I first stumbled upon TJ Volonis's work while attending the Fiercely Made design show last month in Brooklyn. Standing at 30 inches tall and 60 inches long, the Brooklyn-Barcelona Console Table was the centerpiece of the show, inviting attendees to admire its complex geometries—inspired by the bridges and arches of its namesake cities—and its simple use of materials. Just as the show highlighted the work of Brooklyn makers, Volonis's table is a product of his surroundings. For the artist, the city provides the inspiration and backdrop for his work, as well as the pathway to discovering the medium of copper tubing in the first place.
Volonis began working with copper tubing back in 2005, when a dumpster-diving roommate brought home an awful IKEA coffee table. "It was in pretty bad shape," Volonis says. "The legs were quite wobbly, as the supports between them had broken off.". Always curious about copper tubing, Volonis picked some up at his local Lowe's and taught himself how to manipulate and solder it to build new legs for the discarded table.
His next foray into copper tubing was for a chair he made for a benefit art auction. Entering anonymously, Volonis ended up taking home the Best Emerging Artist Award for mixed media, garnering the attention of a gallerist who asked to see the rest of his portfolio. As the chair was only the second piece he had made at the time (and the IKEA table left a bit to be desired), Volonis did as all good creative folks do—said yes and ran home to figure it out. He quickly made another four or five pieces to show the gallerist, and while the opportunity never quite panned out, Volonis began to look more seriously at his work.
Ever since moving to Brooklyn in 2000, Volonis had been fascinated by the interlocking and overlaying visuals of the Brooklyn Bridge suspension cables and the resulting web of intersecting lines. "Moving through that three-dimensional space is mesmerizing and a real treat, visually speaking," he says. Coupling that with an appreciation for Gaudí's parabolic arches in Barcelona, the artist came up with the idea of creating a table inspired by these elements of infrastructure and architecture, building the Brooklyn-Barcelona Console Table over the course of two months in early 2012.
Purchasing more copper tubing from Lowe's and ordering fittings, solder, flux and the rest online, Volonis was careful to use the same materials and processes that plumbers do. As an artist, Volonis wants to "explore the presence of the industrial in our everyday, something that is very visible living in New York City and the New England area, the epicenter of the Industrial Revolution in the United States." For Volonis, that means taking something that was made for a specific functional purpose and translating it into something beautiful and unexpected—like the copper tubing in the Brooklyn-Barcelona Console Table.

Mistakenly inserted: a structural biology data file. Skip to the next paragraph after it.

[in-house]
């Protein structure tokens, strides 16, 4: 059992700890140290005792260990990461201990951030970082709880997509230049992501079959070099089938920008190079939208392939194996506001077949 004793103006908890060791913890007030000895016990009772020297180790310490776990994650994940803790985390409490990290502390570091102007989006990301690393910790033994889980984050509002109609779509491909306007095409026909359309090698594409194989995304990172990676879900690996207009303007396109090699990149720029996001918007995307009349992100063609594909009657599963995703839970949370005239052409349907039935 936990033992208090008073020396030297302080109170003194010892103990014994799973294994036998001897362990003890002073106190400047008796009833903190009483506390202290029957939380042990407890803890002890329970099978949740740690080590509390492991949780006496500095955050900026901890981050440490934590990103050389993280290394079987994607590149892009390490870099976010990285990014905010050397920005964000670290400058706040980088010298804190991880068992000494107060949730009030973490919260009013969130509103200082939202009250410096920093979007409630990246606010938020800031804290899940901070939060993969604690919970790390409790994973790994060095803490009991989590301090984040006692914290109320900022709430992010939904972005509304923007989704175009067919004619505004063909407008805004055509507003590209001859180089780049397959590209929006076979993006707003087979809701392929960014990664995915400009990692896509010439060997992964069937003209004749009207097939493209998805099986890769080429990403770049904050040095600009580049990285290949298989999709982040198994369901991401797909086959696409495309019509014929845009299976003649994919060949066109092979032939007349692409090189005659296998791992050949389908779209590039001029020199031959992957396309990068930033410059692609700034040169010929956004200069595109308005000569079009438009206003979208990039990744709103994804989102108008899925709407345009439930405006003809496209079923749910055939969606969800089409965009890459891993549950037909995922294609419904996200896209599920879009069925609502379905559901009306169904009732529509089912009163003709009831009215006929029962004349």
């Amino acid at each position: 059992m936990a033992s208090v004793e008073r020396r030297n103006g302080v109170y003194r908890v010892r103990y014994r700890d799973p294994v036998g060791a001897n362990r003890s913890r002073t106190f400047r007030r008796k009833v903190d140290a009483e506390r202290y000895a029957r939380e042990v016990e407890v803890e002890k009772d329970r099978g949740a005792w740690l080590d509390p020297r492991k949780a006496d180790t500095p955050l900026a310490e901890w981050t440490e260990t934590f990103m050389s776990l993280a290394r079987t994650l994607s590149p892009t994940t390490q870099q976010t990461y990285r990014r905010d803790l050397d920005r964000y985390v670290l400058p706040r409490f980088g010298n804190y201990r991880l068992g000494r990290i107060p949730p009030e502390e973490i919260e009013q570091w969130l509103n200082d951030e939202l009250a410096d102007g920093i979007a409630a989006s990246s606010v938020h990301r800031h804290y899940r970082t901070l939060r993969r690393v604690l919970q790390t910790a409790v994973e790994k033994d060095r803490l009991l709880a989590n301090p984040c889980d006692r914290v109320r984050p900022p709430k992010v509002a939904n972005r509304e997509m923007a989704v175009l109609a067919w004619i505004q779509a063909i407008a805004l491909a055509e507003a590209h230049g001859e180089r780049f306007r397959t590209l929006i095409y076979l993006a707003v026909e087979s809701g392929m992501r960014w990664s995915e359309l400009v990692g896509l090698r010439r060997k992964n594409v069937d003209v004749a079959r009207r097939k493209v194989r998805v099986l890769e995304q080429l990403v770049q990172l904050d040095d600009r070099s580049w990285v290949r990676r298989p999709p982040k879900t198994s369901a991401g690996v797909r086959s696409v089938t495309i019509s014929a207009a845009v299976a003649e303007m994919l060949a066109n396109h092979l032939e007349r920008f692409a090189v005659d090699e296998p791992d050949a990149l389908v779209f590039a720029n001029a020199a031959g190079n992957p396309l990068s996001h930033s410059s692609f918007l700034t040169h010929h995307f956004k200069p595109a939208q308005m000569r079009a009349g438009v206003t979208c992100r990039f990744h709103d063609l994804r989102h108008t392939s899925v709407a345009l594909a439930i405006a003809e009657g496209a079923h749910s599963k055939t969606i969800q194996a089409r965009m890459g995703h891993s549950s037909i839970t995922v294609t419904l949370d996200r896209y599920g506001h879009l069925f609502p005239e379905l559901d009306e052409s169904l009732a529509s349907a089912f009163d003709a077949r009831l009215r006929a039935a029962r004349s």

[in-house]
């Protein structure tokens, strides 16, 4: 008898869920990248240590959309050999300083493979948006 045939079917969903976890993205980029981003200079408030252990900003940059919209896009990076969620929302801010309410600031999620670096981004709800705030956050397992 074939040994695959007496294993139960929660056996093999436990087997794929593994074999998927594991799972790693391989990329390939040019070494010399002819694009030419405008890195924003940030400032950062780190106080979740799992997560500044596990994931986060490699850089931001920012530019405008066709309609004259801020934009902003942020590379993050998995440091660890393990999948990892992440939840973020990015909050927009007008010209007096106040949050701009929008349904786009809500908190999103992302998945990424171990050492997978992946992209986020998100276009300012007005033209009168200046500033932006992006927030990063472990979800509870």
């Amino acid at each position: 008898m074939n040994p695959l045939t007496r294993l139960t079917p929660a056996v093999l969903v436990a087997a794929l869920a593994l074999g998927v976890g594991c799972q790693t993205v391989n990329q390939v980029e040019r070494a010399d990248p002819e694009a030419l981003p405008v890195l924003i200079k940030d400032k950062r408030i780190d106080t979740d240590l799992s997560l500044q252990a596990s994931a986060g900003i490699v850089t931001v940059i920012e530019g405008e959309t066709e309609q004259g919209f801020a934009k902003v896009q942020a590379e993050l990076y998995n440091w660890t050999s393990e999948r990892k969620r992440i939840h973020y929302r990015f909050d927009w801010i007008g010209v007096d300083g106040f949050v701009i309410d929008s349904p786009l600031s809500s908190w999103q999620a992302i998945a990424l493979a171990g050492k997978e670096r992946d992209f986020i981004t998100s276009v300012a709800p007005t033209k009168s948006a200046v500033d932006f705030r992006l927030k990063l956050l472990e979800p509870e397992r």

Starting with the base of the legs, Volonis created the table the same way he approaches most of his work, in stages from the ground up. The artist placed each rod, piece by piece, soldering them into place. The rod placement was based on geometries and mathematics found in the Brooklyn Bridge and Gaudí's architecture, then researched online and incorporated into the piece. Volonis looked at the positive space created by the bridge's cabling, which creates the parabolic arch through the negative space underneath it.
Using no jigs, Volonis often found himself needing to backtrack after forgetting to anchor certain pieces of the frame in a particular way. "There were plenty of slip-ups and recoveries," he says. The top of the table proved particularly challenging, as the marble surface had to sit perfectly on top of the copper tubing, otherwise it might break depending on the severity of the curve from one end to the other.
"There is always a push and pull with reality," Volonis says. "I find that what I want to do isn't quite physically possible and I have to come up with work-arounds to achieve the look I'm after." He adds: "I really consider the material a collaborator and co-conspirator in making my work. Once you understand the limitations, you can push the material further than the layman would think possible."
The Brooklyn-Barcelona Console Table retails for $14,500, and can be found with some of his other pieces over on Fiercely Made, an online collective of Brooklyn-based makers.
Carly Ayres is a writer using language and interaction to engage people in new and interesting ways. She previously penned "In the Details," Core77's weekly deep-dive into the making of a new product or project. Along the way, she covered rugs with dinosaurs, shrink-wrapped buildings, kinetic military boots, and a myriad of other topics. She attended the Rhode Island School of Design and lives in New York.